“Basically, everyone loses,” he said.

McDaniel said he is working with leaders from the four rural counties that border Yosemite to coordinate cross-promotion, “something we never normally do.”

“I’ve been telling the tourism board in Madera County that I’ll spread the word about Bass Lake if they’ll talk up Mariposa,” he said. “We’re doing everything we can to tell the story about small-town culture.”

A man and a woman drink beer in a bar.

Douglas Shaw and Caroline McGrath, co-owners of the Yosemite Bug Rustic Mountain Resort, say they’ll lose $175,000 if it has to close because the national park is shut.

(Douglas Shaw)

For Shaw, the resort owner, the government shutdown is the latest in a series of “devastating setbacks” over the last three-plus years.

Shaw took out a $450,000 loan to cover debt accumulated during the pandemic shutdowns and restrictions. The money was also needed to pay staff when wildfires and storms chased away tourists.

He carried $200,000 of that debt into the summer and was poised to pay that off. However, that money will be redirected if the shutdown lasts for more than a few days, he said.

Shaw estimated an approximately $175,000 loss in revenue if he has to close for October.

“I just wish the politicians could realize how damaging this is and all the people they’re hurting,” he said.

Travis Medlock, co-owner of a ramen house and wine shop in Mariposa, anticipates cuts in hours but no layoffs among his 12 workers.

“Our usual hours for the ramen shop are 4 p.m. to 9, but if it starts to wrap up earlier we’ll just close,” Medlock said. “We’re going to wait and see.”

A national park shutdown could be painful, but Medlock and his financial partner, Melissa Takahashi, are “pandemic-hardened” after opening the ramen shop in February 2020, he said.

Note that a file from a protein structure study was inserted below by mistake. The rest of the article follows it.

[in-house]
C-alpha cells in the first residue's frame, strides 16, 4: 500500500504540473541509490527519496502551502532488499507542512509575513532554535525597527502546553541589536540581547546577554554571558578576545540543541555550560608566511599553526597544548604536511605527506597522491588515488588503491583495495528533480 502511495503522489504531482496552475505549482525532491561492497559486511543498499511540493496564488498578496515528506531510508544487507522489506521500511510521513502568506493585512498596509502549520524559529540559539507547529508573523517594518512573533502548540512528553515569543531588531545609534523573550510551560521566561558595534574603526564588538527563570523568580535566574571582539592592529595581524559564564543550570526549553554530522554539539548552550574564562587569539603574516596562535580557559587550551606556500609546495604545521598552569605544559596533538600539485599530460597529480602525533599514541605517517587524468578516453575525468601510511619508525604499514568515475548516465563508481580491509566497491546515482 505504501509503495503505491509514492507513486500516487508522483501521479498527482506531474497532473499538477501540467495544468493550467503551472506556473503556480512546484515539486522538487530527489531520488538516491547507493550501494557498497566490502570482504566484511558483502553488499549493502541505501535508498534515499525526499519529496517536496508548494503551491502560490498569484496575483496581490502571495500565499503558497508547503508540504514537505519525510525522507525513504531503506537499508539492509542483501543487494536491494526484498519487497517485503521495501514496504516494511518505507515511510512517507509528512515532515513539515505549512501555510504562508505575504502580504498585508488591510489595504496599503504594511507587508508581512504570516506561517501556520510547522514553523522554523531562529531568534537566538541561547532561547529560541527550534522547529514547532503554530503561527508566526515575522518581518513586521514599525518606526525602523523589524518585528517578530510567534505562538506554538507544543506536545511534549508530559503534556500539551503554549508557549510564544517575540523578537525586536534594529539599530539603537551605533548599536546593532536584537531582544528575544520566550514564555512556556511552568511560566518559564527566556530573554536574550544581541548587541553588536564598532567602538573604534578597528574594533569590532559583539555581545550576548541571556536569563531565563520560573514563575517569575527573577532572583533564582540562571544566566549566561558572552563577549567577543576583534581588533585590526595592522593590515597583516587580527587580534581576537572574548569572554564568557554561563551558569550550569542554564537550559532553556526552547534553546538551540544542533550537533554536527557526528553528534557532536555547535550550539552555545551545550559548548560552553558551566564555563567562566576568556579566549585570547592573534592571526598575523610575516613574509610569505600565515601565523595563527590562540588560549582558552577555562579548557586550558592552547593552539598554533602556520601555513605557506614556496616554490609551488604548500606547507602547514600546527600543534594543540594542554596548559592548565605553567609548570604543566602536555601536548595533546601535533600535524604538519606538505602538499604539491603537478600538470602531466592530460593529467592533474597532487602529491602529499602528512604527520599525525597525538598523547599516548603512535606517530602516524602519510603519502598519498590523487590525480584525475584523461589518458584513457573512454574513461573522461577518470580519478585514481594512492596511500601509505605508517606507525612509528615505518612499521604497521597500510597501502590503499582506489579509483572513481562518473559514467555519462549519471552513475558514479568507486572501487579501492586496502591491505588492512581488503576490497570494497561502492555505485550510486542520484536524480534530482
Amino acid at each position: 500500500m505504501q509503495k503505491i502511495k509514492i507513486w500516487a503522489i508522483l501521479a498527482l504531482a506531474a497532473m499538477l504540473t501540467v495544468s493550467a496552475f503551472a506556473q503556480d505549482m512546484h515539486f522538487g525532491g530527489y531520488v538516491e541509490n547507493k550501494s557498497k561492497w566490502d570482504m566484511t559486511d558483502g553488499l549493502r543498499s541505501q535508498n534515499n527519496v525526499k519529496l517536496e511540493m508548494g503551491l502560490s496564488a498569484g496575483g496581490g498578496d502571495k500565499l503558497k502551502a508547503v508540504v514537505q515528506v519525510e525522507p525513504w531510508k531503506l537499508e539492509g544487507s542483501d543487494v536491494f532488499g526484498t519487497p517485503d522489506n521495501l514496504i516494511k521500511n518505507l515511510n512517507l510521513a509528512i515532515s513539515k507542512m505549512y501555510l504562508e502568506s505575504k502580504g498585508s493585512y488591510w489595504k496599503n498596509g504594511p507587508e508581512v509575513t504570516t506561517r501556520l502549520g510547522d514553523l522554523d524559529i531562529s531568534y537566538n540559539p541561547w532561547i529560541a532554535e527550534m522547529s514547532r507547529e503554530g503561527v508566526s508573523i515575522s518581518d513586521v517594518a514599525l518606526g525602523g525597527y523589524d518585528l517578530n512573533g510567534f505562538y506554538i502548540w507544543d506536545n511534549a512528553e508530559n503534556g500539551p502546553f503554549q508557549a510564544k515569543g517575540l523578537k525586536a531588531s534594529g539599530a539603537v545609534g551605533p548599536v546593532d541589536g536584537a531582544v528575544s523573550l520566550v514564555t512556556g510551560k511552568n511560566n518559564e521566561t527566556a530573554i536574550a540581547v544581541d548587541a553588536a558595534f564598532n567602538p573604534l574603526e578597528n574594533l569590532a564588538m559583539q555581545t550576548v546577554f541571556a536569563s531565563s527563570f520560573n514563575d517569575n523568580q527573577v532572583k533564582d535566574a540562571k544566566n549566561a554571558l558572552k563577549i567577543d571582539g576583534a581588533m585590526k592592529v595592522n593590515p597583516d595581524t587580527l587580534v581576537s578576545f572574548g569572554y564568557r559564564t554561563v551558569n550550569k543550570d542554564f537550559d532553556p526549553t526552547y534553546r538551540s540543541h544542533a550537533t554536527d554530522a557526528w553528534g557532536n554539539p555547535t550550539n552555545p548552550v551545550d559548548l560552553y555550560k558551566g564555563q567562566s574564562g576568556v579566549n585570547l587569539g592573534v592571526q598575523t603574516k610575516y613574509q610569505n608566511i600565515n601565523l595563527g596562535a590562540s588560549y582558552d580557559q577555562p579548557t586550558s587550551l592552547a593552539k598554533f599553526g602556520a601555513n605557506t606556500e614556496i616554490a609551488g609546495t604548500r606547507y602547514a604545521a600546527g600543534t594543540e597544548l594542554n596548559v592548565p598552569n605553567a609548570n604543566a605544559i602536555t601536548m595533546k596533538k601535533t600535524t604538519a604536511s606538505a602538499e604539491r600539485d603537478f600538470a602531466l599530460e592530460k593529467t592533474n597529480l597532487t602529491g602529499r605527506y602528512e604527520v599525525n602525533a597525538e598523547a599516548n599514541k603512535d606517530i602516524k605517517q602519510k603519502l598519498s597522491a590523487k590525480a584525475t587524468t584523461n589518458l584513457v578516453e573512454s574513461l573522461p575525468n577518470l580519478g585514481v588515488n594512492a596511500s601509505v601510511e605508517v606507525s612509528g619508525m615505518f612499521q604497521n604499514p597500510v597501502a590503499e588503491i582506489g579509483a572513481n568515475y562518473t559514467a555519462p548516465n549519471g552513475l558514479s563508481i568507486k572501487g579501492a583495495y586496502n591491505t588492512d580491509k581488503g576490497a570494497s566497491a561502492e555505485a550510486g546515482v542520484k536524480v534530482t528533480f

Medlock said a shutdown would have been much worse had it happened a few months earlier.

He noted that during the summer, shop sales are about 80% from tourists and 20% from locals. During the so-called shoulder season, which he says is now, that percentage changes to 65% to 35%, while in the offseason months of January and February it flips to 60% locals and 40% tourists.

“For us, the key has been diversifying and trying to tap into this little but important market,” he said.

Other businesses throughout the state are also preparing for the pinch.

Ventura resident Cherryl Connally heads the family-owned Island Packers Cruises.

Her fleet of three catamarans and 60 employees shuttle up to 400 tourists a day to Channel Islands National Park, which includes five of the six islands.

Connally is expecting a huge blow to the 55-year-old business.

“Really, about 65% of our business is taking people to the national park, so it’s a big loss in revenue,” she said.

But the company has a contingency plan, emblazoned on its website.

Connally plans on conducting 3½- and 5-hour wildlife tours around the Santa Barbara Channel, landing on only parts of the islands that are run by the environmental nonprofit Nature Conservancy.

Connally is also considering expanding Island Packers’ whale-watching options.

The 2019 government shutdown lasted 35 days. During that period, Connally tried to minimize layoffs by reassigning employees to positions outside their normal duties.

“We created a maintenance plan for all of our staff to work during that time,” she said. “We had boats to take care of, so we did a lot of renovation on our vessels and a lot of office paperwork.”

Connally says she’s sad to dust off that policy again.

“We’re going to do our best not to lose anyone,” she said. “Now we wait.”